Locke’s philosophy, while deeply indebted to the new direction given by Descartes, also followed in an empiricist tradition already in place which was powerfully present in Francis Bacon, Thomas Hobbes, Pierre Gassendi, and indeed in earlier thinkers going back to classical Greek sources. Locke’s distinctive contribution was to provide a deeper and more complete justification for that empiricism than had any of those earlier thinkers; and in a form that meshed with the rising empirical method associated with the growth of the natural sciences, as exemplified in the work and philosophy of the Royal Society. The Essay concerning Human Understanding (1690) is written in four books preceded by an ‘Epistle to the Reader’ in which Locke describes himself as an under-labourer ‘clearing ground a little, and removing some of the rubbish, that lies in the way to knowledge’. The ‘master builders’ were such as Boyle and Newton, i.e. the natural scientists of the modern age. The more humble task of the philosopher was to map out the nature and limits of human understanding to discover what it is that mind is and is not capable of knowing. In thus redefining the role of the philosopher Locke set the agenda, at least in the area now known as analytic philosophy, for the next three hundred years. He followed Descartes in making ideas central to his account. What exactly ideas are for Locke remains an important and contentious issue in the exegesis of his philosophy.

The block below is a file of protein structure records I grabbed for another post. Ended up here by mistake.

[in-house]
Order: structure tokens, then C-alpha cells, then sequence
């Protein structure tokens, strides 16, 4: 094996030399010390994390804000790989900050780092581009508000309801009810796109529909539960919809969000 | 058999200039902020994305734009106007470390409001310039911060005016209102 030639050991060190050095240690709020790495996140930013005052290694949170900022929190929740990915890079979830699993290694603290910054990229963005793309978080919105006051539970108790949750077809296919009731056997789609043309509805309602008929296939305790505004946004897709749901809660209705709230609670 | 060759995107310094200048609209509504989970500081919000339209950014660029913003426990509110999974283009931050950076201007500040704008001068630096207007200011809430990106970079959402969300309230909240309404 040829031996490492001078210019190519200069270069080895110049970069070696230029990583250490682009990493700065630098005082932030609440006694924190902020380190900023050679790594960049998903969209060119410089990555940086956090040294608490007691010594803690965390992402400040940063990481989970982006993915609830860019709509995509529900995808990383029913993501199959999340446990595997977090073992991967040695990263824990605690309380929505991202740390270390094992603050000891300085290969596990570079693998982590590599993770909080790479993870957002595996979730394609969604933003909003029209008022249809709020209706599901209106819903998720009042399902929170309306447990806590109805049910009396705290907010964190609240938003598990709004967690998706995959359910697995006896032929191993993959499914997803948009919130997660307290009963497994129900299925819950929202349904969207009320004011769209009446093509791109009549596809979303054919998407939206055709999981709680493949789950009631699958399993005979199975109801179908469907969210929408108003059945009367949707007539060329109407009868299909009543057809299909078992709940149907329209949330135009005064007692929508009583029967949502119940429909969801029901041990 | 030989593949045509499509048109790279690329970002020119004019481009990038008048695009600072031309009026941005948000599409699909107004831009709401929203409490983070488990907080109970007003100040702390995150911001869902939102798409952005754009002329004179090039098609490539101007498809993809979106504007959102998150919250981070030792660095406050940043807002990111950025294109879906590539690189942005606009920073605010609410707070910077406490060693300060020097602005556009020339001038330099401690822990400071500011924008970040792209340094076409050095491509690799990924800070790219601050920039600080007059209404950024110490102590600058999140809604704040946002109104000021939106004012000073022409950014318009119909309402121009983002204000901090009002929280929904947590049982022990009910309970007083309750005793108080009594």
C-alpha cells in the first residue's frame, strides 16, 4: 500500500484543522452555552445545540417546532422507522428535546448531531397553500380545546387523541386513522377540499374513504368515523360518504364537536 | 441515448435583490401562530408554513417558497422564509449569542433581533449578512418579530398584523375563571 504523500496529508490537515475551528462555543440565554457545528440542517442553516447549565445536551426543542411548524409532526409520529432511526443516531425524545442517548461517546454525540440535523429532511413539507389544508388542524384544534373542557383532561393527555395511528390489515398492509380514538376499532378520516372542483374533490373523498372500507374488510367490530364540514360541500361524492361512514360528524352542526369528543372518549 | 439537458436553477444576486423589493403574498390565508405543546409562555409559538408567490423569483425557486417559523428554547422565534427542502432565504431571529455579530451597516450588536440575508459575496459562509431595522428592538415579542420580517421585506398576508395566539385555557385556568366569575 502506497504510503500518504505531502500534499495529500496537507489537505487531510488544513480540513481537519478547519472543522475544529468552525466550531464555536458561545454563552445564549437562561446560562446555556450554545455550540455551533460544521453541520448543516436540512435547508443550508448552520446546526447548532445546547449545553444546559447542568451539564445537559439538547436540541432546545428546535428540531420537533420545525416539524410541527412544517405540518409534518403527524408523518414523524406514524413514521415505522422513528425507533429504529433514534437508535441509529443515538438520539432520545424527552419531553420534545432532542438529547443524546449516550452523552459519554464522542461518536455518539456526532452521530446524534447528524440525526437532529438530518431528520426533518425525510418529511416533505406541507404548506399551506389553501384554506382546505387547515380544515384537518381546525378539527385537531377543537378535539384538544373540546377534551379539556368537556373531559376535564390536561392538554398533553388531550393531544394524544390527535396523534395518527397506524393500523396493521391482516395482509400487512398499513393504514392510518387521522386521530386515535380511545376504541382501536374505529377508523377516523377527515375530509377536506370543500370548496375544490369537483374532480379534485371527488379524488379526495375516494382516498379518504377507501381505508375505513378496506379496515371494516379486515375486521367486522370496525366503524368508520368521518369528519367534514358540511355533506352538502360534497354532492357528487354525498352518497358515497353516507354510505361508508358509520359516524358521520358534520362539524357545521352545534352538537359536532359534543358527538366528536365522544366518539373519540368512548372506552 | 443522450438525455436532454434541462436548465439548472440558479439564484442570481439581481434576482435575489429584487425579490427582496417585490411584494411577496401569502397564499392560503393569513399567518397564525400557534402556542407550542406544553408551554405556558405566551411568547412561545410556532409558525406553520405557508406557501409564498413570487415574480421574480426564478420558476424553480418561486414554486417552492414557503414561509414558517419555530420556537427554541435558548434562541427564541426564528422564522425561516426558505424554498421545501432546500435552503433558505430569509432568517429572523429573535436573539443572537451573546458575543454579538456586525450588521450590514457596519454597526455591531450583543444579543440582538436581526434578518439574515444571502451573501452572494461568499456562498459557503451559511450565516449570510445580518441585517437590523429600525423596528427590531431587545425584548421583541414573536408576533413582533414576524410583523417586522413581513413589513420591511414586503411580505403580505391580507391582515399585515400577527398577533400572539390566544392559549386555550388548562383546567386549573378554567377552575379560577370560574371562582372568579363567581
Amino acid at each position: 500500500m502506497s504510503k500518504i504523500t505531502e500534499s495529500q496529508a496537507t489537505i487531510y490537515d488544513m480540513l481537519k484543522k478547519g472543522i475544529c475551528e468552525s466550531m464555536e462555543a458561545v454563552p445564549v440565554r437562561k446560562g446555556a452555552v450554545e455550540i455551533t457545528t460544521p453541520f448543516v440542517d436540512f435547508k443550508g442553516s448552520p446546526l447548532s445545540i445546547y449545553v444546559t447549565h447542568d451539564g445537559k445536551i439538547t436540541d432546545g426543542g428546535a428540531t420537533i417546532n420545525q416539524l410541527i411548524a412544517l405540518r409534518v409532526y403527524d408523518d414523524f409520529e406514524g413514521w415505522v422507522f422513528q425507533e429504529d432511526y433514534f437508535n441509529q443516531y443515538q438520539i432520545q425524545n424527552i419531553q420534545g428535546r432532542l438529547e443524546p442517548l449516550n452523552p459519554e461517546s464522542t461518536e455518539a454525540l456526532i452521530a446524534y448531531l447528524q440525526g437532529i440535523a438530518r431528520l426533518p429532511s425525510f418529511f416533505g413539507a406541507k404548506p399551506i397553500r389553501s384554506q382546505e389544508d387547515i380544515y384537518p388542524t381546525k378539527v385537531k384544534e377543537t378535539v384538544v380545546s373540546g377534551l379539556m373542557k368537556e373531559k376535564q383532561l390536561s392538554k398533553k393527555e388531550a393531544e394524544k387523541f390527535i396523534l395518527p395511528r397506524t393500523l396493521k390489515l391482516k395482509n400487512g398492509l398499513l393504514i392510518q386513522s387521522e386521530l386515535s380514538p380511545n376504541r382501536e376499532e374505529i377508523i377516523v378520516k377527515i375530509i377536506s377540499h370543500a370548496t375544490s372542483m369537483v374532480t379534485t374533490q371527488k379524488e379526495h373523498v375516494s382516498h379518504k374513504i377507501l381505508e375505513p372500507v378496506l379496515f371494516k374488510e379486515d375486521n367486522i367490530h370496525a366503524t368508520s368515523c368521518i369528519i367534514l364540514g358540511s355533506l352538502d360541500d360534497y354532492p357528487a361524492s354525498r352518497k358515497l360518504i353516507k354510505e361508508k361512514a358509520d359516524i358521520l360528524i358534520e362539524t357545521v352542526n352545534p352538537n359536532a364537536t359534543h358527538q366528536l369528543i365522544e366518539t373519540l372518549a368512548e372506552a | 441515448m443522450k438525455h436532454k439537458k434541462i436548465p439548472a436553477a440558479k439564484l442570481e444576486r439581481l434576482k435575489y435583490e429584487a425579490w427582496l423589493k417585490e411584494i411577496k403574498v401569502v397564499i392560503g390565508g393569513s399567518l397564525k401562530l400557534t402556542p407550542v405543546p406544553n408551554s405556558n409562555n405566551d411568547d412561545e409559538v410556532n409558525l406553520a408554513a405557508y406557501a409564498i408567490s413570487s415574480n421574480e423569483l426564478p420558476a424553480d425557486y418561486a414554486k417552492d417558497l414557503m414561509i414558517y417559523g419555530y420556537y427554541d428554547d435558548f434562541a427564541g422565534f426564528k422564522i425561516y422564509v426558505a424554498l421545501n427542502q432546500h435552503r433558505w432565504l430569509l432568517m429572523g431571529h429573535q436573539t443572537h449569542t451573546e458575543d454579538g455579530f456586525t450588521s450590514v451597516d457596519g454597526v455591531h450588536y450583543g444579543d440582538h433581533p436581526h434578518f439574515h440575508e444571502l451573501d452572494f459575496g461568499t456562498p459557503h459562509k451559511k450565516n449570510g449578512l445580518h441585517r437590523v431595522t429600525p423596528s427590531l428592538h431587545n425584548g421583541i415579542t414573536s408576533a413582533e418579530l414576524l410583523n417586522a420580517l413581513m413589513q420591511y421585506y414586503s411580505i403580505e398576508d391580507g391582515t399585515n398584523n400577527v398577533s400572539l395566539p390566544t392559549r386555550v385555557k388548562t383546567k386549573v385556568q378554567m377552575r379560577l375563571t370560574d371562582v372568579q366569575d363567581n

The first book of the Essay is a sustained assault on the claim that there are ideas innate in the mind from its first creation. Such innate ideas had been assumed or argued for by philosophers from at least Plato onwards to account for our knowledge, especially in areas such as religion or morals. Against this Locke provided several objections. First, he pointed out that the argument from universal consent did not in itself establish innateness as long as there was an alternative plausible explanation for the agreement. Furthermore, there was no such universal consent among men. It is absurd to say that children know things which they plainly do not understand, such as the laws of logic. For other supposed examples there was plenty of empirical evidence – Locke drew on his wide reading in travel books – to show that many people did not have the idea of God or a common understanding of moral truths. If we say that any principle is innate to which we assent as soon as we understand it then, for example, all of mathematics is innate, which nobody wishes to maintain. The truth is that we can only recall those things which we have already experienced and ideas cannot be said to be in the mind until we are conscious of them. To say there are ideas in the mind of which we have never been conscious amounts to a contradiction.
In Book II Locke gives his own answer to the question about the origin of ideas. They are all, he says, the product of experience. It is this claim that is the heart of his empiricism. The mind, he says, should be supposed to be as ‘white paper, void of all characters, without any ideas’. Ideas themselves have two sources: sensation, where the ideas come to us from one of the five senses; and reflection, where the ideas originate from the activity of the mind itself, such as our awareness of our perceiving, believing, doubting, willing, etc. Locke is careful not to identify the mind with thinking, which he takes to be a mistake made by Descartes. For the mind continues to exist even in deep sleep when it cannot be said to be aware of any ideas at all.